While most arable growers appreciate the pros and cons of different nitrogen sources, the same thinking isn’t always applied to sulphur. CPM investigates the productivity and environmental implications of current sulphur options.

“There’s an urgent requirement to increase our knowledge of sulphur nutrition both individually and collectively, to improve on-farm practice.”

By Rob Jones

Sulphur is being increasingly perceived as one of the most important elements in sustainable crop production – essential in optimising NUE, plant health and grain quality.

But confusion regarding the amount of sulphur in organic sources, the potential environmental implications of its use and the efficiency with which different forms are taken up by crops, can result in many growers missing out on the opportunities sulphur provides.

According to Origin Fertilisers’ technical director Peter Scott, greater understanding of the different types of sulphur available and the role they play in crop production is essential if growers are to achieve the most from it. “Sulphur is a life-essential nutrient for plants and animals and is required for protein formation, physiological functions including photosynthesis, and formation of oils, glucosinolates, hair and wool.

“Most major crops, including grass, require large amounts of sulphur in the form of sulphate,” he explains. “Sulphate is negatively charged which means it isn’t held on the exchange sites in soil clay and organic matter particles, so is easily leached, particularly from light soils and in high rainfall conditions.”

Peter says despite its fundamental importance, he believes agriculture still doesn’t give sufficient attention to sulphur nutrition in terms of how much, when and in what form. “This is reflected in the lack of detailed recommendations in RB209, but there’s an urgent requirement to increase our knowledge of sulphur nutrition both individually and collectively, to improve on-farm practice,” he stresses.

ICL Growing Solutions agronomist Scott Garnett agrees – he says latest soil testing by Lancrop Laboratories shows some 97% of UK soils are deficient in sulphur.

“While atmospheric sulphur was once abundant, control of pollution by heavy industry and other practices over recent years has now reduced this significantly, so growers have to include supplementary sulphur in crop nutrition.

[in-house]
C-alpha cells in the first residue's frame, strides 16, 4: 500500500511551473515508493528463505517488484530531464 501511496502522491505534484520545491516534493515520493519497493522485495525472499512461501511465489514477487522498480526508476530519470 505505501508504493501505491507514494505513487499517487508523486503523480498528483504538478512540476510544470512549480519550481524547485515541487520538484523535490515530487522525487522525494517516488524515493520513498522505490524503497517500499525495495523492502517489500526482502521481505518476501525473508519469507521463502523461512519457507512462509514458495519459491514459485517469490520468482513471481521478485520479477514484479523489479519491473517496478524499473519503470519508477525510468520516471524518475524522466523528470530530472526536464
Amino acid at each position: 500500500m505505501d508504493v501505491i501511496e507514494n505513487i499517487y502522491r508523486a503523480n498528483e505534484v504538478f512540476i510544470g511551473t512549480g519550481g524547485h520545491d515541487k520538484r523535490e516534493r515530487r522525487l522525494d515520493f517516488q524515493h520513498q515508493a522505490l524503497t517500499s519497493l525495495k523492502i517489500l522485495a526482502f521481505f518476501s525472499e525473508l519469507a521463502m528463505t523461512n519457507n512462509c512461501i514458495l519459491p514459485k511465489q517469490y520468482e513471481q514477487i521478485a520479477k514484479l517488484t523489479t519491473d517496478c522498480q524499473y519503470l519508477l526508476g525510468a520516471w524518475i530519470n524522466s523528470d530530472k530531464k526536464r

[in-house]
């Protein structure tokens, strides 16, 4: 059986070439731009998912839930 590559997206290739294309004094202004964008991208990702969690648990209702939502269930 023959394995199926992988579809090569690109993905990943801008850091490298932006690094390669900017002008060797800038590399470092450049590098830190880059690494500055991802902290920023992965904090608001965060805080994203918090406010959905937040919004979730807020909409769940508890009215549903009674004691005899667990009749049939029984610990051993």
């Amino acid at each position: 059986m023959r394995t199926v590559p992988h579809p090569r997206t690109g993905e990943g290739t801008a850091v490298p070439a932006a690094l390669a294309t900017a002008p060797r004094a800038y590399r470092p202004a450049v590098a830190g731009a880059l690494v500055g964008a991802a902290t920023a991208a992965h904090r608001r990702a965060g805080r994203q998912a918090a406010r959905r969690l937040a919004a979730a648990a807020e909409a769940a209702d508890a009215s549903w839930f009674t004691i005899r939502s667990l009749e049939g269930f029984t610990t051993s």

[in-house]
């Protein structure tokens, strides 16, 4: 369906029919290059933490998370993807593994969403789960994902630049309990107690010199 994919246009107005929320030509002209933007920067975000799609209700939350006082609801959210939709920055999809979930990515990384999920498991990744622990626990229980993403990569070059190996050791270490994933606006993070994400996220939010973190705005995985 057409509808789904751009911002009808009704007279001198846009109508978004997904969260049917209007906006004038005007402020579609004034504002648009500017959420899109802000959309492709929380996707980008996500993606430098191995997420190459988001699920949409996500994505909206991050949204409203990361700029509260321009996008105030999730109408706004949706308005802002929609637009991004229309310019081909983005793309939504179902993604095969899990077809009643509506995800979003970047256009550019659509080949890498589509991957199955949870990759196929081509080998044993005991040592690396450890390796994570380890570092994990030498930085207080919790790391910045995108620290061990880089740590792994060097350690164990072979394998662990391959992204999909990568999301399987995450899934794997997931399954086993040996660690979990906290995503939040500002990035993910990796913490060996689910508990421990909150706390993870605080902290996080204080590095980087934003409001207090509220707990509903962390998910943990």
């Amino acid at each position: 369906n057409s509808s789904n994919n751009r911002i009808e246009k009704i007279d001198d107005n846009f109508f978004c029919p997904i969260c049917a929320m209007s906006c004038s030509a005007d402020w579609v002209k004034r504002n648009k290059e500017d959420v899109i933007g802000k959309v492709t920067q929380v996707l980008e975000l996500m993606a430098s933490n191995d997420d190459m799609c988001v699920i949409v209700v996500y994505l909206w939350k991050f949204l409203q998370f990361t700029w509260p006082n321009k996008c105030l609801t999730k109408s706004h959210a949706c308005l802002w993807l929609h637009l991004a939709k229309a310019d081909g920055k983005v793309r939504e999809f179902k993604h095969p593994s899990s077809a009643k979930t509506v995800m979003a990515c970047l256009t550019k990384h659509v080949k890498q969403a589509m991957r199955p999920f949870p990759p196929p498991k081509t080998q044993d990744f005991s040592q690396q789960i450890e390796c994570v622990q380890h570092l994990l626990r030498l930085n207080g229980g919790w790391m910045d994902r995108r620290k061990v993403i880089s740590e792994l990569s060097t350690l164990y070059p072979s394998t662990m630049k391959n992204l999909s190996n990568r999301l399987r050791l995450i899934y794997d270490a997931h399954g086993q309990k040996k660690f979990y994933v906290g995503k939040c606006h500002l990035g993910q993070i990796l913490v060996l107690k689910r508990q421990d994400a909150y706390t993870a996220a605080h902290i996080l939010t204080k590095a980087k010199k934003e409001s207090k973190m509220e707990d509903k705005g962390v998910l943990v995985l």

“Organic sources such as FYM and slurry contain very little usable sulphur, so without an efficient source of additional sulphur, nitrogen can not only be under-utilised leading to poor crop production, it can be lost to the atmosphere or leached from the soil causing potential environmental issues,” he explains.

Professor David Powlson, emeritus scientist at Rothamsted Research and joint author of a recent review looking at the environmental implications of sulphur use, says there’s much to be gained from applying sulphur separately from nitrogen.

“In recent years ammonium sulphate (AS), alone or with other nitrogen fertilisers, has accounted for the majority of sulphur applications made in the UK and has become the standard sulphur fertiliser source.

“However, AS fertiliser is subject to ammonia volatilisation in soils with a pH of 6.5 or above, which account for more than 60% of the UK’s arable soils. This loss of nitrogen as ammonia, which is as great as with uninhibited urea on high pH soils, has received hardly any attention despite concerns regarding ammonia emissions and efforts to improve NUE,” continues David.

The review found ammonia losses of up to 66% from AS on soils with a pH of 7.0 and above, with soils above pH 6.5 also at risk, he points out.

“Based on the fact 40% of UK arable soils are at or above pH 7.0, and 21% are between 6.5 and 7.0, this means replacing AS with a different source of sulphur could decrease ammonia emissions related to sulphur fertiliser applications by 90%.

“This includes taking into account the likely emissions from the alternative nitrogen source required to replace the nitrogen in the AS,” explains David.

He says AS is a cheap source of sulphur because it’s a by-product from other industries. “We appear to have overlooked the fact that it has ammonia in it which can be lost and contribute to emissions. People tend to think all sulphur sources are the same, and they are not,” he stresses.

Essex arable producer George Halsall of E. Halsall and sons Ltd, Langham, says sulphur has long been an important part of the farm’s crop nutrition strategy, but a recent move to separate nitrogen from sulphur application is delivering notable benefits.

With a diverse rotation including potatoes, wheat, winter and spring barley, sugar beet and onions, plus a beef suckler herd to manage, flexibility of operations is a key element of the business’ management approach.